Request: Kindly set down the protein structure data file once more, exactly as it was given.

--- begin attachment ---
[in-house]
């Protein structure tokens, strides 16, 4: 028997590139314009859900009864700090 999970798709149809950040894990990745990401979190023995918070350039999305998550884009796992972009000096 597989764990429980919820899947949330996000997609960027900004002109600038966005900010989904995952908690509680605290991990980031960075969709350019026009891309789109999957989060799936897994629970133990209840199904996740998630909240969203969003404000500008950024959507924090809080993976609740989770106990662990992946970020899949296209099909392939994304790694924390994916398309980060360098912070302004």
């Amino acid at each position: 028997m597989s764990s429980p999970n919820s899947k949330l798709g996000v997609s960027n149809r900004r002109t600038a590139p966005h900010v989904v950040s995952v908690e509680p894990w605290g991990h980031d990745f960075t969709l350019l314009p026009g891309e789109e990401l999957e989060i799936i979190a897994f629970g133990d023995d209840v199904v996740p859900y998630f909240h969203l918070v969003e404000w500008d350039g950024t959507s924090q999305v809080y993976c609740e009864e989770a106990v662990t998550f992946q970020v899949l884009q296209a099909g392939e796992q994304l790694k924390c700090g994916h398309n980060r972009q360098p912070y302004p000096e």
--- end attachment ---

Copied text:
[in-house]
């Protein structure tokens, strides 16, 4: 028997590139314009859900009864700090 999970798709149809950040894990990745990401979190023995918070350039999305998550884009796992972009000096 597989764990429980919820899947949330996000997609960027900004002109600038966005900010989904995952908690509680605290991990980031960075969709350019026009891309789109999957989060799936897994629970133990209840199904996740998630909240969203969003404000500008950024959507924090809080993976609740989770106990662990992946970020899949296209099909392939994304790694924390994916398309980060360098912070302004």
């Amino acid at each position: 028997m597989s764990s429980p999970n919820s899947k949330l798709g996000v997609s960027n149809r900004r002109t600038a590139p966005h900010v989904v950040s995952v908690e509680p894990w605290g991990h980031d990745f960075t969709l350019l314009p026009g891309e789109e990401l999957e989060i799936i979190a897994f629970g133990d023995d209840v199904v996740p859900y998630f909240h969203l918070v969003e404000w500008d350039g950024t959507s924090q999305v809080y993976c609740e009864e989770a106990v662990t998550f992946q970020v899949l884009q296209a099909g392939e796992q994304l790694k924390c700090g994916h398309n980060r972009q360098p912070y302004p000096e």